In the era of ‘big data,’ corporations are getting smarter about how they utilize data and analytics to create insights that further competitive advantage.
However, a paradox has emerged as companies are simultaneously encountering an increasingly complex marketplace, and at the same time coping with the practical realities of dwindling budgets and management expectations of doing more with less. Further, ‘insight and analytic’ functions are still relatively immature compared to other corporate divisions such as manufacturing and operations, which means they often operate with a higher degree of waste and inefficiency.
Given the confluence of these elements, it’s of paramount importance that these insight and analytic functions quickly ‘grow up’ in order for them to meet their potential as the future stewards of corporate value creation.
In order for insight and analytic functions to effectively evolve, they often require a comprehensive overhaul on everything from how they are designed, how they focus their energies, the processes they use to uncover insights and how they engage with management to properly influence insight activation. Insight and analytic functions have the opportunity to become as impactful as their brethren in other functional areas, and the good news is companies can enable this evolution by following a few key principles, grounded in both proven analytic technique and pragmatic operating rules.
How critical are analytics and insights to making my company successful?
Over the past two years, 4i, Inc. has conducted an extensive benchmarking study of over three dozen companies in multiple verticals to identify the critical pain points facing companies in how effectively they leverage their insight and analytic functions.
The findings have been astonishing. We’ve determined that poor market performance is most often attributed to ineffective decision making (decision success rate is 35 percent) that is either not driven by actionable insight (insight activation is 38 percent) or based on insights that are not compelling (insight quality is 12 percent), and exacerbated by lack of, or ineffective, insight and analytic development process. Furthermore, we determined that a 10 point change in insight quality will drive five percent increase in decision success translating into billions of incremental revenue opportunities for the companies profiled.
How are companies using analytics and insights today?
In our research we identified four types of ‘Insight & Analytics Functions’ on a continuum. The majority of companies fall into one of the first two types, with types three and four being an eventual destination. These include:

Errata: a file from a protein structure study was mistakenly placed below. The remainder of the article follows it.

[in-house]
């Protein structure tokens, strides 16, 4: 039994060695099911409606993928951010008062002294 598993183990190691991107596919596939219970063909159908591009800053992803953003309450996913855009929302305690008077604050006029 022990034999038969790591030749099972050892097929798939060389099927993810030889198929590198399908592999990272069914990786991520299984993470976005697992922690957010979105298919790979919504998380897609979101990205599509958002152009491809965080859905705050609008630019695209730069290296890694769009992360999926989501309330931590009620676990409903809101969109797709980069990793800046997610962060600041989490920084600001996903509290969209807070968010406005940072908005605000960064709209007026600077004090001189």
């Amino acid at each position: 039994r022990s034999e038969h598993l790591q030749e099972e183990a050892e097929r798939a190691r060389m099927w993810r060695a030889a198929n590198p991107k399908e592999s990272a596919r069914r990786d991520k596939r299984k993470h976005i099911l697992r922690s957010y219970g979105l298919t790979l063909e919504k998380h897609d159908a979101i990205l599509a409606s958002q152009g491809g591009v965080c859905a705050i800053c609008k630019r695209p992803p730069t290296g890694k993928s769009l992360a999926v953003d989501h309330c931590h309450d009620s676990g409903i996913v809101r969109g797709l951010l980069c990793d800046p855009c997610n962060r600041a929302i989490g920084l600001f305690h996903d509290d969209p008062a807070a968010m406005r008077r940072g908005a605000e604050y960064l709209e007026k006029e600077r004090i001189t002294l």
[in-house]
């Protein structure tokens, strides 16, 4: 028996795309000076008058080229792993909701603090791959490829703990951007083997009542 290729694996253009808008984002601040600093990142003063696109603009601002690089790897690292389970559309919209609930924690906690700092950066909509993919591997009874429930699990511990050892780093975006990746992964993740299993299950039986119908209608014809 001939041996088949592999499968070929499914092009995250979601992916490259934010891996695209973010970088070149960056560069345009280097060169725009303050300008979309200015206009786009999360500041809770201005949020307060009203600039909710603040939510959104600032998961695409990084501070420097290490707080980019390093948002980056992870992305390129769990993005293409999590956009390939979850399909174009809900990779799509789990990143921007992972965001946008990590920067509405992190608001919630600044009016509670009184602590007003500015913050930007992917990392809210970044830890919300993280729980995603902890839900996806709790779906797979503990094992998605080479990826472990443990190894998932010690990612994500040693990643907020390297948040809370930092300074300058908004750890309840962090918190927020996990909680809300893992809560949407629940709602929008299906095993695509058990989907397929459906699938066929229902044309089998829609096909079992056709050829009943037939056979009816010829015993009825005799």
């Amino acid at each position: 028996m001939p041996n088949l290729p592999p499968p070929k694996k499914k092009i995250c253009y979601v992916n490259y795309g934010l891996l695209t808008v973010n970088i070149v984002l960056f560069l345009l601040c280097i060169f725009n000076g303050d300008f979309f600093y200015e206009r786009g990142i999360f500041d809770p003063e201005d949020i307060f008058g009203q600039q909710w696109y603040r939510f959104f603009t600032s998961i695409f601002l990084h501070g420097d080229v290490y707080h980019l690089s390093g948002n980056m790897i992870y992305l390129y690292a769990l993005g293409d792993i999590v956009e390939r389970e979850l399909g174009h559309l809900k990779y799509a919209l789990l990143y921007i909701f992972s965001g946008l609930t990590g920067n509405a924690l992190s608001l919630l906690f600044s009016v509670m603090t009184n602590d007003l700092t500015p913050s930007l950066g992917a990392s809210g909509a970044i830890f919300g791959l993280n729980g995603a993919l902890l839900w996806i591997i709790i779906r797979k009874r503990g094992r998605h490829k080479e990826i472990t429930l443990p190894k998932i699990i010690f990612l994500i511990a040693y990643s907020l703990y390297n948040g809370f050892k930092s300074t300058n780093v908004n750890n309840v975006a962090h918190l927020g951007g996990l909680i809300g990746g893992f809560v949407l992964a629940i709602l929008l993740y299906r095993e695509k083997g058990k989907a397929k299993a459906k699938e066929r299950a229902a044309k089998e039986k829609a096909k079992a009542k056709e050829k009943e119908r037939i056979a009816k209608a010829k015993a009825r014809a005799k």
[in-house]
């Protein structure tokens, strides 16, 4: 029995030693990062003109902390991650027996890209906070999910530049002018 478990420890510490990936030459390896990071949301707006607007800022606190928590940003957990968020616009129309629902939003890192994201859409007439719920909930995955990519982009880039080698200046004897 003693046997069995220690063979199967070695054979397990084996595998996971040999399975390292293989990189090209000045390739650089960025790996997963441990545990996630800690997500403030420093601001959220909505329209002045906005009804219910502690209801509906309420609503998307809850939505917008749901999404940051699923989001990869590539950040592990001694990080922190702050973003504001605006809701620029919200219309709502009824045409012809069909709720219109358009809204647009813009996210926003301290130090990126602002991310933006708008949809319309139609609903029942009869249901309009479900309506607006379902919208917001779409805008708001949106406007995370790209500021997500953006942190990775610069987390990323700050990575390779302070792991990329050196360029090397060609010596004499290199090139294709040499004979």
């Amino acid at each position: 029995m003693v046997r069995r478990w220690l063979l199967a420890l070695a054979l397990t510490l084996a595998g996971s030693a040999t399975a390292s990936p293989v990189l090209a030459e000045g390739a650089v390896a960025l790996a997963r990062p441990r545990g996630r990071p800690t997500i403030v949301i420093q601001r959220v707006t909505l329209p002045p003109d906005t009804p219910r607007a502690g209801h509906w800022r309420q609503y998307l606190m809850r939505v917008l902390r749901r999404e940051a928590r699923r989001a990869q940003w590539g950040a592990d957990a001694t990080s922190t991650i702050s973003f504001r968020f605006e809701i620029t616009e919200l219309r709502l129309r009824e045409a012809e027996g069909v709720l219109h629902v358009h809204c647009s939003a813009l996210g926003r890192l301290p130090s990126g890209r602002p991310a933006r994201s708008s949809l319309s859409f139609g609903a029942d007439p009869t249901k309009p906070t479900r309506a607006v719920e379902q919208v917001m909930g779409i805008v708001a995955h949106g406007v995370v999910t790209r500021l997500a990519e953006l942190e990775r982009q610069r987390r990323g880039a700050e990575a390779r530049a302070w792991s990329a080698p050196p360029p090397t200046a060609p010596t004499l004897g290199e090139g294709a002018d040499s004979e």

In order for companies to progress on this continuum, it is required they make specific changes to one or many elements of how they operate, including but not limited to changes in vision and value proposition, addressing new issues and offering new services, developing new analytical capabilities and solutions, and altering organization, skill sets and processes.
How can I assess my company’s insight and analytic aptitude?
To identify the right areas for change, a company must diagnose where its pain points reside. To do this in a standardized and effective manner, 4i, Inc. developed the Insight and Analytic Value Chain™ model grounded in Analytic IQ (AIQ) and Analytic Value (AIQ).
The Insight and Analytic Value Chain™ is designed to identify and isolate the critical components of corporate insight and analytic DNA. Too many times corporations will focus on 1-2 of these areas without realizing they need to pay attention to the full spectrum, and will misdiagnose issues, which leads to ineffective corrective actions.
Based on where I am today, how can I improve?
After a company formally diagnoses its pain points through analytics, it can then develop a path forward to improve how it uses analytics and insights to drive decision making. In our research, we identified five different types of companies, based on how effectively they manage insights and analytics versus their peers, and were then able to prescribe guiding principles they should follow to effectively move up the continuum.
- “Rock Stars” (HIGH AIQ / HIGH AIV) should keep up the good work — identify new opportunity areas for higher AIV but ensure strong execution continues as well
- “Middle Grounders” (MED AIQ / MED AIV) should seek new positioning vs. stakeholders, focus on strategic engagements, and communication with maximum activation and execution
- “Puzzlers” (HIGH AIQ / LOW AIV) likely have shortfalls in activation driving lower AIV. Develop stronger activation plans including gaining greater alignment internally to drive greater chance for success/greater insight value
- “Cinderella” (LOW AIQ / HIGH AIV) companies should seek to improve activation first, with development and objective second to significantly increase AIQ which should generate even more value (AIV) and push a client to Rock Star quadrant.
- “Stragglers” (LOW AIQ / LOW AIV) should seek to extract more value from existing work to raise AIV. Assess process/protocols to drive better execution of Insight & Analytic Value Chain — especially in activation to drive higher value
Adopting and following the above principles is of critical importance to senior management because not only will they reap immediate tangible benefits (e.g. waste reduction, organizational efficiency gains, cost savings), but as collective corporate decision making becomes more influenced by data and analytical insights, those who properly design and deploy these functions today will be the market leaders tomorrow.
“The original article can be found at http://www.ceo.com/